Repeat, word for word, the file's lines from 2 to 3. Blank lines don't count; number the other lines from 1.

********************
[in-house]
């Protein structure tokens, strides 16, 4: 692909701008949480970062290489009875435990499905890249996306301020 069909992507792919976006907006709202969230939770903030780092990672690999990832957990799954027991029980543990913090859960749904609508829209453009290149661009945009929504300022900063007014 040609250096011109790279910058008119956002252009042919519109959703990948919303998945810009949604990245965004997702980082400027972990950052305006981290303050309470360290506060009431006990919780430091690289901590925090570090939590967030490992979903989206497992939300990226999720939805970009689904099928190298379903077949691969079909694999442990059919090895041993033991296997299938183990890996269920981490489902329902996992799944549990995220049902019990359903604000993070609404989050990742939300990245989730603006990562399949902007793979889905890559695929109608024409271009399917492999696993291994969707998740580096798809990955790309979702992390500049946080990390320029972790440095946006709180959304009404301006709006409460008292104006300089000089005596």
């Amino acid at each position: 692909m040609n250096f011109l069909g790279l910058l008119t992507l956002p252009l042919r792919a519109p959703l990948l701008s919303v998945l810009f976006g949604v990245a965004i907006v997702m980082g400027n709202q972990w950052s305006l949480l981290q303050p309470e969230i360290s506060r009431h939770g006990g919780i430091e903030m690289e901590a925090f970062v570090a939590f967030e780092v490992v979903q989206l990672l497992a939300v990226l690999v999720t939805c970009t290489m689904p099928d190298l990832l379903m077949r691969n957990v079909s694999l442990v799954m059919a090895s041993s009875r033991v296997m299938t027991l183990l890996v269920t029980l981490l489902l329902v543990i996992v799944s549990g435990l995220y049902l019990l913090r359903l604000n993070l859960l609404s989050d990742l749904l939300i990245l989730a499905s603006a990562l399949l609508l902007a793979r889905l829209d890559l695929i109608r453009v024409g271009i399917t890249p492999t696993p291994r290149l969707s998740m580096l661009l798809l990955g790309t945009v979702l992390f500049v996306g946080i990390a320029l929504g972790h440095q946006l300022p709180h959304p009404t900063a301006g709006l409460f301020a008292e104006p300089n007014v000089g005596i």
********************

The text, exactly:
């Protein structure tokens, strides 16, 4: 692909701008949480970062290489009875435990499905890249996306301020 069909992507792919976006907006709202969230939770903030780092990672690999990832957990799954027991029980543990913090859960749904609508829209453009290149661009945009929504300022900063007014 040609250096011109790279910058008119956002252009042919519109959703990948919303998945810009949604990245965004997702980082400027972990950052305006981290303050309470360290506060009431006990919780430091690289901590925090570090939590967030490992979903989206497992939300990226999720939805970009689904099928190298379903077949691969079909694999442990059919090895041993033991296997299938183990890996269920981490489902329902996992799944549990995220049902019990359903604000993070609404989050990742939300990245989730603006990562399949902007793979889905890559695929109608024409271009399917492999696993291994969707998740580096798809990955790309979702992390500049946080990390320029972790440095946006709180959304009404301006709006409460008292104006300089000089005596």
């Amino acid at each position: 692909m040609n250096f011109l069909g790279l910058l008119t992507l956002p252009l042919r792919a519109p959703l990948l701008s919303v998945l810009f976006g949604v990245a965004i907006v997702m980082g400027n709202q972990w950052s305006l949480l981290q303050p309470e969230i360290s506060r009431h939770g006990g919780i430091e903030m690289e901590a925090f970062v570090a939590f967030e780092v490992v979903q989206l990672l497992a939300v990226l690999v999720t939805c970009t290489m689904p099928d190298l990832l379903m077949r691969n957990v079909s694999l442990v799954m059919a090895s041993s009875r033991v296997m299938t027991l183990l890996v269920t029980l981490l489902l329902v543990i996992v799944s549990g435990l995220y049902l019990l913090r359903l604000n993070l859960l609404s989050d990742l749904l939300i990245l989730a499905s603006a990562l399949l609508l902007a793979r889905l829209d890559l695929i109608r453009v024409g271009i399917t890249p492999t696993p291994r290149l969707s998740m580096l661009l798809l990955g790309t945009v979702l992390f500049v996306g946080i990390a320029l929504g972790h440095q946006l300022p709180h959304p009404t900063a301006g709006l409460f301020a008292e104006p300089n007014v000089g005596i």